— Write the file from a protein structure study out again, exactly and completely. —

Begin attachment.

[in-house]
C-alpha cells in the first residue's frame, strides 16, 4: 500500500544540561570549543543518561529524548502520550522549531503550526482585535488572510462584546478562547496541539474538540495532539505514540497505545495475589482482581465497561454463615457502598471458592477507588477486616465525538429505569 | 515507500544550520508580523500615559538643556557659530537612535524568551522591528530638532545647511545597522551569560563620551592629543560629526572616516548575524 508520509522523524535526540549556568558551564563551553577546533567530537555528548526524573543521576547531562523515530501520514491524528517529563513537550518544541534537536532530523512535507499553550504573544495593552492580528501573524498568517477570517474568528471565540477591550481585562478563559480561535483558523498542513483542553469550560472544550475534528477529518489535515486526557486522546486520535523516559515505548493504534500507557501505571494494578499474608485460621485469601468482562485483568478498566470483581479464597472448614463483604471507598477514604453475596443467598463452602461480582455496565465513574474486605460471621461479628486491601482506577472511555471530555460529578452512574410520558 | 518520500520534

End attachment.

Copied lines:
[in-house]
C-alpha cells in the first residue's frame, strides 16, 4: 500500500544540561570549543543518561529524548502520550522549531503550526482585535488572510462584546478562547496541539474538540495532539505514540497505545495475589482482581465497561454463615457502598471458592477507588477486616465525538429505569 | 515507500544550520508580523500615559538643556557659530537612535524568551522591528530638532545647511545597522551569560563620551592629543560629526572616516548575524 508520509522523524535526540549556568558551564563551553577546533567530537555528548526524573543521576547531562523515530501520514491524528517529563513537550518544541534537536532530523512535507499553550504573544495593552492580528501573524498568517477570517474568528471565540477591550481585562478563559480561535483558523498542513483542553469550560472544550475534528477529518489535515486526557486522546486520535523516559515505548493504534500507557501505571494494578499474608485460621485469601468482562485483568478498566470483581479464597472448614463483604471507598477514604453475596443467598463452602461480582455496565465513574474486605460471621461479628486491601482506577472511555471530555460529578452512574410520558 | 518520500520534